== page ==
She knew I was giving up a lunch date to continue my Ukrainian lessons with her. I had given her and her family a pumpkin bread the day before and she was repaying my hospitality. She placed a plastic mat in front of me and told me that she had already eaten with her granddaughter; I would be eating alone.
The bowl of borshch came out of the microwave and she set it down on the mat, followed by a plate with two pieces of buttered bread sitting next to two cloves of garlic. I had been reading about this slavic tradition and took a bite of the bread, then a small nibble from the raw garlic. Eating raw garlic is an acquired taste. The soup was good, not great. The peas and green beans threw me. The sour cream and dill added a nice touch, but I was excepting more beets and maybe a chunk or two of beef. I’m thinking there are probably hundreds of ways to prepare this traditional soup and there likely isn’t a bad borshch among them.
The first week upon learning where I’d be spending my two years in the Peace Corps, I visited the fall festival of the St. Nicholas’ Ukrainian Catholic Church a few miles from Albany and I asked around about the possibility of finding someone to teach me Ukrainian. I was told Maria might be able to help and within a week we were scheduling times to meet. When I first contacted her about learning the language, she assumed I was a spy, a government operative. Why else would someone want to learn Ukrainian? I was not offended. Maria is about my age, living temporarily with her daughter, son-in-law and a couple of grandkids before she moves back to Ukraine.
My history of Russia and Ukraine and the other Baltic States is weak, but I intrinsically understood the ingrained skepticism of assuming I was a spy, a nationalistic distrust. My father’s ancestors are from Poland, or Russia, depending on the period of history. When people ask I tell them I’m Prussian. It saves trying to pinpoint exactly where my grandmother’s family emigrated from.
During our first hour sitting down together Maria had probed deeply enough to ascertain my heritage and marital status and whether or not I liked women. I understood immediately I was in the company of a babushka, albeit a younger, Westernized version, and I knew I had better get used to it. These are women who will want to know everything about me so they can find the best woman to marry me off to. Best to prepare for it now.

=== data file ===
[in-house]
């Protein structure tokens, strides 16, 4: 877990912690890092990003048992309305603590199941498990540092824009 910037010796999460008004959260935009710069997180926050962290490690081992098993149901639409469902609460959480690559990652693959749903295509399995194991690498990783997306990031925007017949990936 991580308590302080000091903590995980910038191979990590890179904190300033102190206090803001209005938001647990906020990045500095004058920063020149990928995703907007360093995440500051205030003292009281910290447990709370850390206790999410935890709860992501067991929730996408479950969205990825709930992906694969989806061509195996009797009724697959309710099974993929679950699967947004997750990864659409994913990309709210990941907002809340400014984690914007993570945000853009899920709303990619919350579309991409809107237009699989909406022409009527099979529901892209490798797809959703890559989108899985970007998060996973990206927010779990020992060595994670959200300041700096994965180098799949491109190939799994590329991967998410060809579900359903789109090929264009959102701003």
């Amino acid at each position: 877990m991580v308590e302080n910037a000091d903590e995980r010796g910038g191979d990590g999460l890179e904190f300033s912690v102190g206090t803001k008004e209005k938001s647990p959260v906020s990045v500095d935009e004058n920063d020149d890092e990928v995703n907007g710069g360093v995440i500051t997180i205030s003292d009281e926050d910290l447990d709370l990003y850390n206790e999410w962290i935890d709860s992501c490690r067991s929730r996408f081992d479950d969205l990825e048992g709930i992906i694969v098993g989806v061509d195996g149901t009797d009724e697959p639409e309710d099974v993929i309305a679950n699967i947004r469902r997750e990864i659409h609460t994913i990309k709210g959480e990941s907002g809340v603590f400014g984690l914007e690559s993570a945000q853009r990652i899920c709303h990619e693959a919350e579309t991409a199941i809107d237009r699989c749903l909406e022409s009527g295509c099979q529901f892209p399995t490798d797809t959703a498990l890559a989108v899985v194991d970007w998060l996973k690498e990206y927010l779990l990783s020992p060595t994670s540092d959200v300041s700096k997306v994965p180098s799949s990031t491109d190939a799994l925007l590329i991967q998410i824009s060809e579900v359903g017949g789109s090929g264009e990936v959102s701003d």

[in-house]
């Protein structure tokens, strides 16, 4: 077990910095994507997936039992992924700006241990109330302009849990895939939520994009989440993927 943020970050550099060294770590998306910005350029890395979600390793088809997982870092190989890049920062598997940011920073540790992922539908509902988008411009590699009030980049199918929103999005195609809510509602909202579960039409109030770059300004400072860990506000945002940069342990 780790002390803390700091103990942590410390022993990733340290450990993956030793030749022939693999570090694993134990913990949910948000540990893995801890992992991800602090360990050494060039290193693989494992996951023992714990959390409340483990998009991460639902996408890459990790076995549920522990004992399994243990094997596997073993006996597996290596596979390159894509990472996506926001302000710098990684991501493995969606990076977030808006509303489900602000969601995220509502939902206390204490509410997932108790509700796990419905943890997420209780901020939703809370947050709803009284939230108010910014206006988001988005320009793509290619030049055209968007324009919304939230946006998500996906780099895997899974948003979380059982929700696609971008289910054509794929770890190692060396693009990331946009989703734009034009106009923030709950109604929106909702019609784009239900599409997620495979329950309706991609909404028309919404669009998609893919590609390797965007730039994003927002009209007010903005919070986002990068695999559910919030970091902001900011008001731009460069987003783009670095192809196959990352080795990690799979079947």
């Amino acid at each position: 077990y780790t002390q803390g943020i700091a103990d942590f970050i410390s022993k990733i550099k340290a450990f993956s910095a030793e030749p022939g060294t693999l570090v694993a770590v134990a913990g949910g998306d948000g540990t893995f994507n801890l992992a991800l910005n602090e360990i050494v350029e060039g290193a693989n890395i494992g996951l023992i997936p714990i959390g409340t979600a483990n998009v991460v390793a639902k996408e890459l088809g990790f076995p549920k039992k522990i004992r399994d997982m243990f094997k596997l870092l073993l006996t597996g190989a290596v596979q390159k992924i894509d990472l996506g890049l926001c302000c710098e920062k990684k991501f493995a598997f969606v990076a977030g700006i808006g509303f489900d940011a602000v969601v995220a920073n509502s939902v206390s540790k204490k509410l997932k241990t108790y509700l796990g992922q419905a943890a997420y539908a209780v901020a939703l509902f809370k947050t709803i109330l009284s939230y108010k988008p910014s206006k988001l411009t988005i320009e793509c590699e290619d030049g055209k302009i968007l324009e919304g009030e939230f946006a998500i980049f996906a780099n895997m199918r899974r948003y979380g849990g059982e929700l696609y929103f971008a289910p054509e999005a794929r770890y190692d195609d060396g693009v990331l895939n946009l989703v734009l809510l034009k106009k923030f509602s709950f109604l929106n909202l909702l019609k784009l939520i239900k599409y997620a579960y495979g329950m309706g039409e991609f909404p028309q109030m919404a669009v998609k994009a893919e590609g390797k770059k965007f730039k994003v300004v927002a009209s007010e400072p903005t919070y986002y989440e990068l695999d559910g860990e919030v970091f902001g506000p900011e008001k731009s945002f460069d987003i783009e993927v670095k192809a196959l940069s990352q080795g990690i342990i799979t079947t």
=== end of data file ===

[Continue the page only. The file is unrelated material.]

One definition of babushka refers to a Polish or Russian grandmother and typically conjures up images of a tiny woman dressed in black, bundled with a shawl over her head. The other definition of babushka is the actual head scarf. Maria is simply a grandmother, not in black, without a head scarf. However she possesses those grandmotherly traits of a babushka: questioning and advising, coercing and caring.
During our time together, during my struggles through the proper pronunciations of Ukrainian letters and words and sentences, we break up the monotony and frustration with talk of Ukrainian customs and foods and current affairs. We talk about the familiar staples of Polish foods I grew up with and how they are similar to Ukrainian standards : kielbasa/kovbasa, pierogi/varenyky, and the like, and Maria speaks about how my upbringing, my manners and my willingness to learn will suit me well during my two years in Ukraine.
I may not even need to know a lot of Ukrainian. Instead I may be assigned to live and work in a part of the country where Russian is the predominate language. But I do not view my time spent with Maria as a potentially wasted exercise. I am gaining a bit of experience, along with a touch of self-confidence, in being able to relate to and get close to a Ukrainian; being able to laugh and understand my own idiosyncracies and how I will ultimately adapt and co-habitate with these warm people.
My language lessons are about more than just learning the language, they are about connecting and understanding this culture I’ll be participating in for 27 months. Despite my poor performance through lesson four, lesson five, lesson six…I feel good after leaving the warm, comforting home in suburban Albany filled with piles of children’s toys and colorful picture books in different languages. My frustrations are tempered by my feeling better able to relate to my new babushka and her culture.